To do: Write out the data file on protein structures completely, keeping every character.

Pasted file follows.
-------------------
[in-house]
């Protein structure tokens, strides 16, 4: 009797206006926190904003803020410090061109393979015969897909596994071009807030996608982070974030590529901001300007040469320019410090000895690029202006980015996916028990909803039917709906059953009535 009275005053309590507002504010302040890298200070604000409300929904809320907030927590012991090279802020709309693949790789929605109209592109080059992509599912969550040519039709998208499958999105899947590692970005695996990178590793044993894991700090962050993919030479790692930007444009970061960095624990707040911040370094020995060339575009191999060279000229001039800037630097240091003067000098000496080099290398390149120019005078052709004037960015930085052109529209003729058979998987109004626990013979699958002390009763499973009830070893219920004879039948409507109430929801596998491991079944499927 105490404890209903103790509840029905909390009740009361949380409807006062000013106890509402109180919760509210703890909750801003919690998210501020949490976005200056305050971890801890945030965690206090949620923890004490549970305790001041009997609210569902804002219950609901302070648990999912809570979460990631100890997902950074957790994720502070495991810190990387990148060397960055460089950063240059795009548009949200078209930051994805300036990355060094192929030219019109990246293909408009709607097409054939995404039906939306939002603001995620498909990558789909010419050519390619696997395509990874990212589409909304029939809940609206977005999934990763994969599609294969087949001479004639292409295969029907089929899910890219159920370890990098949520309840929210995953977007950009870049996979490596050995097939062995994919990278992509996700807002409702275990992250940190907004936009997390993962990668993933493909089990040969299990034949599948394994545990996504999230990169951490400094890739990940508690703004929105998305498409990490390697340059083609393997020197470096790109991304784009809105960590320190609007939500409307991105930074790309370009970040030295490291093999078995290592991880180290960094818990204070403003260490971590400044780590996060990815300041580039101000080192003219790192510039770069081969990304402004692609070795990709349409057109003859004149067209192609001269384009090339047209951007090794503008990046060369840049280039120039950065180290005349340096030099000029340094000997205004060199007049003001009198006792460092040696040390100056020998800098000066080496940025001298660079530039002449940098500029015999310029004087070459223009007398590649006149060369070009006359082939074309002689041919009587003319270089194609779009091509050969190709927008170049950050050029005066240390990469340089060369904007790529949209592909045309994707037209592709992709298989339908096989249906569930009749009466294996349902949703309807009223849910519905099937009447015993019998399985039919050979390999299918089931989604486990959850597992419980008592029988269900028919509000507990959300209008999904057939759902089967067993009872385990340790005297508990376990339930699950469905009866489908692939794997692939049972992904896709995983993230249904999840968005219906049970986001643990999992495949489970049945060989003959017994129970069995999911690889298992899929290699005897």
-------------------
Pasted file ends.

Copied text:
[in-house]
């Protein structure tokens, strides 16, 4: 009797206006926190904003803020410090061109393979015969897909596994071009807030996608982070974030590529901001300007040469320019410090000895690029202006980015996916028990909803039917709906059953009535 009275005053309590507002504010302040890298200070604000409300929904809320907030927590012991090279802020709309693949790789929605109209592109080059992509599912969550040519039709998208499958999105899947590692970005695996990178590793044993894991700090962050993919030479790692930007444009970061960095624990707040911040370094020995060339575009191999060279000229001039800037630097240091003067000098000496080099290398390149120019005078052709004037960015930085052109529209003729058979998987109004626990013979699958002390009763499973009830070893219920004879039948409507109430929801596998491991079944499927 105490404890209903103790509840029905909390009740009361949380409807006062000013106890509402109180919760509210703890909750801003919690998210501020949490976005200056305050971890801890945030965690206090949620923890004490549970305790001041009997609210569902804002219950609901302070648990999912809570979460990631100890997902950074957790994720502070495991810190990387990148060397960055460089950063240059795009548009949200078209930051994805300036990355060094192929030219019109990246293909408009709607097409054939995404039906939306939002603001995620498909990558789909010419050519390619696997395509990874990212589409909304029939809940609206977005999934990763994969599609294969087949001479004639292409295969029907089929899910890219159920370890990098949520309840929210995953977007950009870049996979490596050995097939062995994919990278992509996700807002409702275990992250940190907004936009997390993962990668993933493909089990040969299990034949599948394994545990996504999230990169951490400094890739990940508690703004929105998305498409990490390697340059083609393997020197470096790109991304784009809105960590320190609007939500409307991105930074790309370009970040030295490291093999078995290592991880180290960094818990204070403003260490971590400044780590996060990815300041580039101000080192003219790192510039770069081969990304402004692609070795990709349409057109003859004149067209192609001269384009090339047209951007090794503008990046060369840049280039120039950065180290005349340096030099000029340094000997205004060199007049003001009198006792460092040696040390100056020998800098000066080496940025001298660079530039002449940098500029015999310029004087070459223009007398590649006149060369070009006359082939074309002689041919009587003319270089194609779009091509050969190709927008170049950050050029005066240390990469340089060369904007790529949209592909045309994707037209592709992709298989339908096989249906569930009749009466294996349902949703309807009223849910519905099937009447015993019998399985039919050979390999299918089931989604486990959850597992419980008592029988269900028919509000507990959300209008999904057939759902089967067993009872385990340790005297508990376990339930699950469905009866489908692939794997692939049972992904896709995983993230249904999840968005219906049970986001643990999992495949489970049945060989003959017994129970069995999911690889298992899929290699005897």